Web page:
This article was originally published in The Notebook. In August 2020, The Notebook became Chalkbeat Philadelphia.
SRC chairman Robert Archie said that new information came to light that needed to be considered before the final vote. He did not elaborate.
But later, it became clear that someone had complained to the SRC that one or more of the parent members of West’s School Advisory Council, which recommended Hopkins, was paid as part of a parent outreach program run by the Philadelphia Education Fund. PEF has had a longstanding relationship with Hopkins. Beginning in 1999, PEF helped bring the Talent Development program to several high schools in the city, including Strawberry Mansion and Edison. Talent Development also runs a ninth grade academy at West. PEF would be one of Hopkins’ local community partners in the West turnaround.
"The SRC asked us to delay the vote," Superintendent Arlene Ackerman said after the meeting. "Issues were raised in terms of conflict of interest of some people on the School Advisory Council." She said on the basis of those complaints, some members of the SRC "were prepared to vote no" on the resolution.
Rather than "not have [the conflict of interest complaint] resolved," the vote was put off, she said.
Ackerman and Benjamin Rayer, who runs the District’s Renaissance process, said the concerns were raised earlier on Wednesday.The 15-member West SAC had voted Monday night to match West with Hopkins. Based on the SAC’s recommendation, Ackerman also recommended the West-Hopkins match to the SRC. A resolution to approve the match was on Wednesday’s SRC agenda.
The earliest the SRC will now vote on the issue is June 9. West is the only Renaissance School whose process has gone on this long; eight other schools were matched with providers on May 12. At the end of March, Ackerman designated five as Promise Academies.
Several teachers have said that the continuing delay is leading many of them who would like to stay at West to accept positions at other schools rather than continue to live with the uncertainty. The site-selection process for getting jobs at other schools ends on May 31 — before West’s fate is finally decided.
Monday’s SAC vote came after two months of deliberations, and after the council itself had been reconstituted to contain a majority of parents.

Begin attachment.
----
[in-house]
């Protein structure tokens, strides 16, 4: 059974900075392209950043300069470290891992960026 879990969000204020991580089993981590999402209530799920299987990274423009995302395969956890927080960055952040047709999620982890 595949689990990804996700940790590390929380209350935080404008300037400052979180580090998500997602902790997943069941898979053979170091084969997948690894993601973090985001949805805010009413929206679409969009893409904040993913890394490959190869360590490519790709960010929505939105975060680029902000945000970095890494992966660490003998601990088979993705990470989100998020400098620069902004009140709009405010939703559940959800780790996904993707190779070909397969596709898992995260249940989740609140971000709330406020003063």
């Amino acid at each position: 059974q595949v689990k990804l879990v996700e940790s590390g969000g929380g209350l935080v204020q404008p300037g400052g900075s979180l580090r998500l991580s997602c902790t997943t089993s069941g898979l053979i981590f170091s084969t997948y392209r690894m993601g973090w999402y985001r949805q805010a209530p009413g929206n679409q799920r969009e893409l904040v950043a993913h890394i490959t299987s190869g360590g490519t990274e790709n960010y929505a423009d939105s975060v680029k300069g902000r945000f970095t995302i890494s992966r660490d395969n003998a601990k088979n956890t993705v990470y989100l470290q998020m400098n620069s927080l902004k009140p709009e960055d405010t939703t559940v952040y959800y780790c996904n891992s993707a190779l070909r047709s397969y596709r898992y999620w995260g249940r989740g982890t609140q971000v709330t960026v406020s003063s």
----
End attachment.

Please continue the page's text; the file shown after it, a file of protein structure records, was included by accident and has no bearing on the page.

As of Monday, the 15-member council was made up of 8 parents and 7 community members.
Several SAC members who were present said the vote, which was supervised by Rayer and Yvonne Soto of the District, was nine in favor of Hopkins/Diplomas Now, two in favor of Mastery Charter, and two to make the school a Promise Academy. One parent and one community member abstained from voting.
Rayer said that nobody was contesting the validity of the vote itself, but the conflict of interest charge was substantial enough to warrant an investigation into whether the person or persons could make an "objective" decision on behalf of the school community."
He said he doesn’t know why the issue was just raised today, however.
Carol Fixman, executive director of PEF, said that the organization has worked in West Philadelphia for many years and in September started an outreach program in which it paid parents for a few hours of work calling and visiting other parents and urging them to become involved in their schools. West’s Parent Outreach Team was coordinated through the school’s Parent Ombudsman.
"We encouraged parents to be involved in the Renaissance Schools process," she said. "In no way did we suggest that they support any particular model."
At least three members of the West SAC are also paid members of the school’s Parent Outreach Team.
Venard Johnson, a local longtime community activist, said that he was not the origin of the complaint. But in an interview after the meeting, he said that he felt strongly that PEF, as well as the University of Pennsylvania, was trying to "bully" the community and "not being honest." PEF and Penn have been involved in a longstanding reform effort through the West Philadelphia Schools Collaborative to break West up into smaller schools.
Johnson, as part of the NuJuice Foundation, was hired by the District to monitor the parental involvement at the Renaissance schools, to make sure that they were in a majority.